AQA A NEA Documented Design Guideline

Table of Contents

1 Expectations and Marking Scheme


  • You are expected to:
    • articulate your design in a manner appropriate to the task and with sufficient clarity for a third party to understand how the key aspects of the solution/investigation are structured.
    • articulate on what the design will rely, eg use of numerical and scientific package libraries, data visualisation package library, particular relational database and/or web design framework.
    • The emphasis is on communicating the design; therefore it is acceptable to provide:
      • a description of the design in a combination of diagrams and prose as appropriate
      • a description of algorithms, SQL, data structures, database relations as appropriate
      • using relevant technical description languages, such as pseudo-code
      • Where design of a user interface is relevant, screen shots of actual screens are acceptable

The Marking Scheme

level Mark Range Description
4 10-12 Fully or nearly fully articulated design for a real problem, that describes how all or almost all of the key aspects of the solution/investigation are to be structured/are structured.
3 7-9 Adequately articulated design for a real problem that describes how most of the key aspects of the solution/investigation are to be structured/are structured.
2 4-6 Partially articulated design for a real problem that describes how some aspects of the solution/investigation are to be structured/are structured.
1 1-3 Inadequate articulation of the design of the solution so that it is difficult to obtain a picture of how the solution/investigation is to be structured/is structured without resorting to looking directly at the programmed solution.

2 Write Up Your Documented Design


design.png Try to organise your writing using the expectations above.

  1. You should start with a high-level overview how different parts of your system will work. This may be a:
    • structure / hierarchy chart
    • a system flowchart
    • a data flow diagram, or object / class diagrams, accompanied by any further explanation that is helpful
    • non-standard diagrams that combine elements of data flow and program control flow are acceptable, as long as the two can be clearly distinguished.
  2. Then you should document how the important parts of their system work. Possible items that might be present in design could be:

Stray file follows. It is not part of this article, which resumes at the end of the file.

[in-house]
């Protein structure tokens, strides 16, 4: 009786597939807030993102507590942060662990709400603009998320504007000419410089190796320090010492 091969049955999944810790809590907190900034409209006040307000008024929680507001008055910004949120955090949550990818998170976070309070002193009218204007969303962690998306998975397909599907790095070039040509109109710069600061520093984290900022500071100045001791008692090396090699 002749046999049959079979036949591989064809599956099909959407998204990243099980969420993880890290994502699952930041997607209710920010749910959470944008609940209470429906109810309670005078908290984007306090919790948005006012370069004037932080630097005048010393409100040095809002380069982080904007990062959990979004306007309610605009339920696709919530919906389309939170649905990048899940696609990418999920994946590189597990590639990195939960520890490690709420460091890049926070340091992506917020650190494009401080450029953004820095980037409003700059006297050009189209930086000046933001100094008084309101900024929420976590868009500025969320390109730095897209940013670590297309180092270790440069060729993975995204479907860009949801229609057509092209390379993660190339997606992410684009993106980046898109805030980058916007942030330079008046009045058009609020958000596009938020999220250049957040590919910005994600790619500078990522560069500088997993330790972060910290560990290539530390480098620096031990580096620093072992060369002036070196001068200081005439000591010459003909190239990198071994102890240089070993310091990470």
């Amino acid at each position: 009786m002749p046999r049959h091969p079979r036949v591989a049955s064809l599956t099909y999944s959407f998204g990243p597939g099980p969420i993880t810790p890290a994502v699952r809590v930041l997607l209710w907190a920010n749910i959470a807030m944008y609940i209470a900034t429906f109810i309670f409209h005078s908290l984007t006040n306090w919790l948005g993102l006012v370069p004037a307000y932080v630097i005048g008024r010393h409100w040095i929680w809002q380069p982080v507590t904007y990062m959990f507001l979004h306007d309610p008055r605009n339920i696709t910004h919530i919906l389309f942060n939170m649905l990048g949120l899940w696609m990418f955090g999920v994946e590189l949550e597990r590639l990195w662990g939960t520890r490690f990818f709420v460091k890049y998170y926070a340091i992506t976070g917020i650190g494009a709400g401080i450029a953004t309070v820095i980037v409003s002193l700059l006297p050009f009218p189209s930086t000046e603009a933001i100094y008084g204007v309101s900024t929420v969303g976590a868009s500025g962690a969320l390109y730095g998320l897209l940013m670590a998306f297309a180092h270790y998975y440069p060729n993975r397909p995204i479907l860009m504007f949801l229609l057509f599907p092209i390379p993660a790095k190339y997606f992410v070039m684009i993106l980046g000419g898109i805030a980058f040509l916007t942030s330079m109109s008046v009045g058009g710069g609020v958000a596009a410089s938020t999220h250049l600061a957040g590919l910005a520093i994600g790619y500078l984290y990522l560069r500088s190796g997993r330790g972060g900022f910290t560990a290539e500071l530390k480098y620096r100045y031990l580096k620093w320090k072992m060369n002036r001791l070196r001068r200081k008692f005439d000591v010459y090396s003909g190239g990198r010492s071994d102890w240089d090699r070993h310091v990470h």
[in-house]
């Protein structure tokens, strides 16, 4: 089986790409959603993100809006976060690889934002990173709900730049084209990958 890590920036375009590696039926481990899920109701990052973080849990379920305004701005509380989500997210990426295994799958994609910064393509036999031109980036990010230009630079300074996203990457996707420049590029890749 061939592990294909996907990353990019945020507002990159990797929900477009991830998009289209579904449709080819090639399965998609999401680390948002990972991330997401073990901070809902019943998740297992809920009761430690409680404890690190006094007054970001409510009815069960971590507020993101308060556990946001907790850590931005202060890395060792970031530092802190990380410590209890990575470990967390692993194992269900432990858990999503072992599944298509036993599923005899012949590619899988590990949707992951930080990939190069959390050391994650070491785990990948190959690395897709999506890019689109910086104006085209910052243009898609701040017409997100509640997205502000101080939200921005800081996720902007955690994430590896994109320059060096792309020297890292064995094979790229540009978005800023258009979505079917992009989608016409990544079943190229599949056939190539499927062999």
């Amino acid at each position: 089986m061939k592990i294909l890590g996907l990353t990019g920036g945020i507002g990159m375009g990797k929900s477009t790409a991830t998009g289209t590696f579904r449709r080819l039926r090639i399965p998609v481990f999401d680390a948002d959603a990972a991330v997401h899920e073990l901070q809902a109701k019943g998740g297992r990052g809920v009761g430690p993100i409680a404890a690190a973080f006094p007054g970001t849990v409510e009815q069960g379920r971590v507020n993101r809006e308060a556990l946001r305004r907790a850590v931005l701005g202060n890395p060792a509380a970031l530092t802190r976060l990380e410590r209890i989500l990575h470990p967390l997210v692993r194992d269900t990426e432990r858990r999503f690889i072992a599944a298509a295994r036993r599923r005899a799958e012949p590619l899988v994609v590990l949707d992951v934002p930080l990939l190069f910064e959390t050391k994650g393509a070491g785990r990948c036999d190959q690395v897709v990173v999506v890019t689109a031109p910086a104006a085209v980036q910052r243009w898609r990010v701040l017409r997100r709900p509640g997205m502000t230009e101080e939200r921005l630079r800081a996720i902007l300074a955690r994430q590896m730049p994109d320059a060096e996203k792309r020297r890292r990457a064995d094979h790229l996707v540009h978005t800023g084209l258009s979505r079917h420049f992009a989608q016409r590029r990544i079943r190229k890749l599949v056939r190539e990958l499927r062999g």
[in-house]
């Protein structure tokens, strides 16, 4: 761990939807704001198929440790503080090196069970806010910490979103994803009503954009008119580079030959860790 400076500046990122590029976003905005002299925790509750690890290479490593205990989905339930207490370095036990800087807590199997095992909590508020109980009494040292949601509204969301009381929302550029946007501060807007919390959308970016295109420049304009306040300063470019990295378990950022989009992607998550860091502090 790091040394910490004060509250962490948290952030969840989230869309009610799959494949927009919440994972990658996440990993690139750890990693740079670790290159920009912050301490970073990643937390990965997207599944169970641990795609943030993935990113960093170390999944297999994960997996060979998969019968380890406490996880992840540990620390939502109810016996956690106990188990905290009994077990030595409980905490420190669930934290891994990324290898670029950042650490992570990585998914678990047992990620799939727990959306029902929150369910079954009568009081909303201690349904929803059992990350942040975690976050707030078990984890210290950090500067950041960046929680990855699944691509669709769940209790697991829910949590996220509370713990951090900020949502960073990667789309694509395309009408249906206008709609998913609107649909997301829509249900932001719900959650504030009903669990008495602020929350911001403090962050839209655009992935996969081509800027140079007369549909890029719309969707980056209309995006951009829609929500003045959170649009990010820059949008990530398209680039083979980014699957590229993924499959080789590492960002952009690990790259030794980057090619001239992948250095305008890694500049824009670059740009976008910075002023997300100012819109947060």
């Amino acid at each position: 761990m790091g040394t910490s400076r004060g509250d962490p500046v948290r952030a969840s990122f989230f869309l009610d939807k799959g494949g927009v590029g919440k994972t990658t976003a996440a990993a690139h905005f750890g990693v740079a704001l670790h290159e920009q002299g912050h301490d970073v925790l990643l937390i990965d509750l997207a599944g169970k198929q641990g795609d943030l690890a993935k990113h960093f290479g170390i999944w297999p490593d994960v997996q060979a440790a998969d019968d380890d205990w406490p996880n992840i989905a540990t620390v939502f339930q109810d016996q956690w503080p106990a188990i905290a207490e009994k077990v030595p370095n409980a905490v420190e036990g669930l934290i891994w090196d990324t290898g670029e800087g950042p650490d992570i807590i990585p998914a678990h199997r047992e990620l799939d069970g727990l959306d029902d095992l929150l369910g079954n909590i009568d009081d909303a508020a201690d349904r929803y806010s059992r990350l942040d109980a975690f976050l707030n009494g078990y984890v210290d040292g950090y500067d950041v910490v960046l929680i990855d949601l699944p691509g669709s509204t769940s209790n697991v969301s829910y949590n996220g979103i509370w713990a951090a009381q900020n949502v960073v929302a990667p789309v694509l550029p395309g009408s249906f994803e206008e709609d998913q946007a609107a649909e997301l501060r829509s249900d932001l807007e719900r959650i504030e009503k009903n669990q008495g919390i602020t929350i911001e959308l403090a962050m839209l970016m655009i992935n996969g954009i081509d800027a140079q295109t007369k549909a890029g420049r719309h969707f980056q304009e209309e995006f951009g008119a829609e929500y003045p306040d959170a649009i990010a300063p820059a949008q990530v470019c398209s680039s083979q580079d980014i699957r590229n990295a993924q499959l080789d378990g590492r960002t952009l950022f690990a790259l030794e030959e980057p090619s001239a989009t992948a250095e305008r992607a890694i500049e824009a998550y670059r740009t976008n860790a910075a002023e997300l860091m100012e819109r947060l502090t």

• Algorithms: Processing of data should be at the heart of all projects. Students need to show and explain sample algorithm(s) that their project uses. These could be user-defined or standard algorithms, but should be chosen to demonstrate the sophistication of the system and should be key algorithms that are essential to the success of the project. Pseudo-code, Structured English or any other appropriate methodology could be used.
    • Data structures: If a project makes use of data structures in memory, these should be explained. Simple structures, such as arrays of records, might only require a short explanation, while a more complex structure, such as a queue, linked list or hash table could be explained in more detail.
    • File structure and organisation: If a project stores data directly in files, the structure of the records in these files should be described, together with how the records are organised for access and inter-relationships between files.
    • Database design: If a project stores data in a database, the structure of the tables should be described and an entity-relationship diagram could be used to show how the tables are related.
    • Queries: If a project uses a database, samples of the queries that are used, together with explanations should be provided. The samples chosen should illustrate the sophistication of the system.
    • HCI: In almost all cases, it is expected that there will be on-screen interaction between the student's system and the user. A small number of samples of screen / hard copy, with explanations and reasons should be presented. We recognise that most students will design their HCI on screen, using the features of their chosen programming environment. Therefore, evidence of HCI can be presented as explained screenshots rather than hand-drawn or package-drawn plans.
    • Hardware selection/design: For most projects, students are unlikely to have a choice of hardware to use, so this section will not need to be addressed. However, some projects are more focussed on the use of hardware, such as Arduino boards. For these projects, it would be appropriate to explain the suitability of the hardware and to present, by any appropriate method, information about the design of the hardware or how the hardware is used by the project.
  3. Any other types of evidence that are relevant and useful to your project